He fled here from the Ivory Coast ...now Justin Kouame is helping other refugees to build a new life in Northern Ireland
Justin Kouame may not have much materially but he does have a big heart.
This award-winning support worker gives his time for free to help asylum seekers and refugees who often arrive in Northern Ireland with nothing more than the clothes they are standing in.
He vowed to help others after going through the same thing himself when he arrived here in 2009 after fleeing fighting in the Ivory Coast.
The former teacher (44) said he "fled for his life" and recalled how he didn't even know Northern Ireland existed back then, and only knew of the Republic because its flag is similar to his own.
Justin said coming to Northern Ireland was terrifying, both being so far from his family and friends as well as the unfamiliarity of the country and system.
But he slowly began to settle in with the help of the Northern Ireland Community for Refugees and Asylum Seekers (NICRAS) and has devoted himself to helping others.
"I work to give financial support and advice as well as identifying activities for families to help them settle in," he said.
"There are a lot of people who come here, our organisation has over 300 members. At the moment they are mostly coming from Somalia and Zimbabwe where there is conflict.
"Northern Ireland is not a primary destination for asylum seekers so there is very little help in terms of support. So NICRAS was established in 2000 to help provide this kind of support to asylum seekers."
He is a lifeline in terms of obtaining access to food, clothes and vital services.
Justin was working as an economics teacher in the Ivory Coast in 2009 when he had to leave due to the political instability.
His first job in Northern Ireland was doing the books for NICRAS.
But he found his passion in volunteering and works long hours for no renumeration. Some of his roles include NICRAS chairman, a tribunal representative and advisor with the Citizens Advice Bureau and a member of the Immigration Sub-Group at the Law Centre.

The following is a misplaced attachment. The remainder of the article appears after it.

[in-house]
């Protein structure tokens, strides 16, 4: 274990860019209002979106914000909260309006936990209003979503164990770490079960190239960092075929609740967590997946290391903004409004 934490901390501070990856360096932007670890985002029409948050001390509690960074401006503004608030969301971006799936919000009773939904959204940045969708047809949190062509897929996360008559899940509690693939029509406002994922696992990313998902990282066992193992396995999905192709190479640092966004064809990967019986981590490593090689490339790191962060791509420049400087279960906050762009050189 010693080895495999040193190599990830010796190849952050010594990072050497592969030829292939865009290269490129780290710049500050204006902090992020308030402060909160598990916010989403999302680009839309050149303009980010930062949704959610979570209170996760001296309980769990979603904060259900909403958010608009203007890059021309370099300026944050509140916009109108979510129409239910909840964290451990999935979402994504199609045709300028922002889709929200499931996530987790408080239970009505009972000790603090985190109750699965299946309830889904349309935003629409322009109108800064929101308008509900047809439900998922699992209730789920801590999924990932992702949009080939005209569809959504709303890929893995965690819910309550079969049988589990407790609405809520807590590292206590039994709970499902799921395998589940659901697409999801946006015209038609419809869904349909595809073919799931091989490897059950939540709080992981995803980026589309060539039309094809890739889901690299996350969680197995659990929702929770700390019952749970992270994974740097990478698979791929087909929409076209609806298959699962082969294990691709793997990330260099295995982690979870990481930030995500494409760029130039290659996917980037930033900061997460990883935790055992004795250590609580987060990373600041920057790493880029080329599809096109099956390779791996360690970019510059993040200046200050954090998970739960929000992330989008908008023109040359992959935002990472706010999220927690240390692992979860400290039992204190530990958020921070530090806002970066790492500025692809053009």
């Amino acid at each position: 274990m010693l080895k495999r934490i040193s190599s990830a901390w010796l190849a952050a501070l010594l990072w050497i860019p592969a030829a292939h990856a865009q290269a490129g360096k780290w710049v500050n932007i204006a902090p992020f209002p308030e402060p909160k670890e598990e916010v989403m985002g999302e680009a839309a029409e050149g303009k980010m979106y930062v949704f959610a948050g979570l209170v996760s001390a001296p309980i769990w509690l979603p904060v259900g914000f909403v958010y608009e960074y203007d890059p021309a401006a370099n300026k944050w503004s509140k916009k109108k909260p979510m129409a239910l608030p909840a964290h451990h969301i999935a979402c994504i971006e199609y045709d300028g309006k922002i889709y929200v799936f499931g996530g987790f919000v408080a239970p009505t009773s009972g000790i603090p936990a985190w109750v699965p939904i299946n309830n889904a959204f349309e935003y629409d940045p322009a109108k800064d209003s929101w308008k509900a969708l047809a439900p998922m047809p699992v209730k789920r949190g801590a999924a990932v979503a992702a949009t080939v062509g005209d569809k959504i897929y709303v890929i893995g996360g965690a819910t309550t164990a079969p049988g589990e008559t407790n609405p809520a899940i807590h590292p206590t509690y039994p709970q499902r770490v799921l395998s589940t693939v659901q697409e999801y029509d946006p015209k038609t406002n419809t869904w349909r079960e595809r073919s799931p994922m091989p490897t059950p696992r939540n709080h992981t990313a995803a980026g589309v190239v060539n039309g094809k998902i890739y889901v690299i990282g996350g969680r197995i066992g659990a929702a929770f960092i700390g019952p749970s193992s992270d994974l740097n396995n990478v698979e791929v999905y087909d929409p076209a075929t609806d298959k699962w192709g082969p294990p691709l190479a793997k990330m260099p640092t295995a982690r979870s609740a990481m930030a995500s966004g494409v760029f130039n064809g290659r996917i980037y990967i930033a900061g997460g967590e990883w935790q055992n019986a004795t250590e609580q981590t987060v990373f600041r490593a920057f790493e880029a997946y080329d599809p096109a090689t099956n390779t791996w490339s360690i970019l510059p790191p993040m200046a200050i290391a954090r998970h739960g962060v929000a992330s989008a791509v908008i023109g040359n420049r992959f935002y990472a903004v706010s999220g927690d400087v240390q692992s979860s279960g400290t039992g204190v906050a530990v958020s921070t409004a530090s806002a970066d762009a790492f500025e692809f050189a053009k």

Justin also works with the Department of Social Development designing a road map for asylum seekers who have refugee status to reduce delays in claiming benefits.
His extraordinary work was recognised recently when he won the Community Foundation's Stephen Pittam Social Justice Award, along with Grace Cassidy for her work in the field of mental health rights.
The award has an overall value of up to £3,000. As well as using this money to take a community development course, Justin said he also plans to make a donation to homeless charity, the Simon Community and to NICRAS.
Avila Kilmurray, director of the Community Foundation for Northern Ireland, said: "The Community Foundation for Northern Ireland is delighted that Justin is one of the two recipients of the inaugural Stephen Pittam Social Justice Award.
"Despite very difficult personal circumstances, Justin has thrown himself into work that can help other refugees and asylum seekers like himself. Northern Irish society needs to value the contribution of people like Justin, not marginalise them. Justin is a case of social justice in action."